On 29 March 2018, 67-year-old Michael Issakidis was sentenced to 10 years’ jail in the Supreme Court of New South Wales, for his role in a $135 million tax fraud and money laundering case, the largest ever successfully prosecuted in Australia.
Issakidis and his co-accused Anthony Dickson masterminded a corporate tax scam that netted them more than $63 million.
Dickson, who in 2015 was sentenced to 11 years’ jail, later had his sentence increased to 14 years on appeal. It marked the longest ever jail time for a tax fraud and money laundering matter. The significant sentences handed down to both Issakidis and Dickson bring an end to a six-year court case and fraud investigation by the Serious Financial Crime Taskforce, which involved members of the ATO, AFP and CDPP.
Issakidis and Dickson were directors of a company called Neumedix Health Australasia Pty Ltd. This company purportedly purchased and invested in medical technologies from a Cayman Islands company known as Athena, with the funds partly provided by a Samoan financier. The technologies were valued by a supposedly independent valuer.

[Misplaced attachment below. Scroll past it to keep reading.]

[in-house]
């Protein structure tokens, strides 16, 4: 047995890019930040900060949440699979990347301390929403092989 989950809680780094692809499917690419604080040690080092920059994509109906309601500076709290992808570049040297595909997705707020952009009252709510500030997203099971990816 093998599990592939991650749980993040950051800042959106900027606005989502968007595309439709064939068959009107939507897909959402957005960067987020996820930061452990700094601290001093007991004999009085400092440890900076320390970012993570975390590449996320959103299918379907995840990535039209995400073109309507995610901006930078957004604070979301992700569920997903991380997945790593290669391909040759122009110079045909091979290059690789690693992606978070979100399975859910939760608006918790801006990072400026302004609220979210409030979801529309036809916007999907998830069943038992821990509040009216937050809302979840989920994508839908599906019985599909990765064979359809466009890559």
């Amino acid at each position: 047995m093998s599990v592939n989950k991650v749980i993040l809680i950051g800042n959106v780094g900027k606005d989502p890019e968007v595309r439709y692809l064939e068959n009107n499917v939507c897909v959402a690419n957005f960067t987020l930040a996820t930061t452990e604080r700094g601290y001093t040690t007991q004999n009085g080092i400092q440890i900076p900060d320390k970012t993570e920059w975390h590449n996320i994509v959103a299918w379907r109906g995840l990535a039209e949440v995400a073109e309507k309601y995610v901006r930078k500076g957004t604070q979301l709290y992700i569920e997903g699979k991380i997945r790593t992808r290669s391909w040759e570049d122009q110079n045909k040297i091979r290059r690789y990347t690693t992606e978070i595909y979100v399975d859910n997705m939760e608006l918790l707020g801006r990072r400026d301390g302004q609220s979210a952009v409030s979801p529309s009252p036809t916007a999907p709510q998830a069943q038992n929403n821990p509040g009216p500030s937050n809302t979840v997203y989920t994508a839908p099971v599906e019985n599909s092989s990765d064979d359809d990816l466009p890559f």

The court found, however, that all of these entities were set up and controlled by Dickson and Issakidis. The inflated valuations of the technologies then allowed the pair to claim massive tax deductions based on the depreciation of their value over time.
The pair created a web of false identities and siphoned money through the UK, Hong Kong and the UAE via fake domestic and international companies before coming back to them—often disguised as loans—to fund their lavish lifestyles, which included luxury cars, boats, properties, jewellery, and even a shopping centre in Queensland.
These proceeds of crime were seized by police after the two were arrested in April 2012.
On 29 March 2018, Michael Issakidis was sentenced to 10 years’ jail, in relation to:
- One count of conspiring to dishonestly cause a loss or risk of a loss contrary to section 135.4(5) of the Criminal Code.
- One count of conspiring to deal with property of a value of $1,000,000 or more believing it to be proceeds of crime contrary to section 11.5(1) and section 400.3(1) of the Criminal Code.
In sentencing, Justice Ian Harrison said Issakidis was “motivated by greed” and that “he had an almost unwavering belief in his own ability to explain the inexplicable”. His Honour found that the offending was extremely serious and warranted a lengthy term of imprisonment.
“The accepted loss to the Commonwealth is in excess of $100M. The offences depended upon and were conceived following intricate planning and preparation. The offences were committed over a number of years. They even proceeded in the face of what must have become apparent was the ATO’s interest in the deals and involved methodical attempts to satisfy that office that they were above board.”
Read the full judgment on this matter.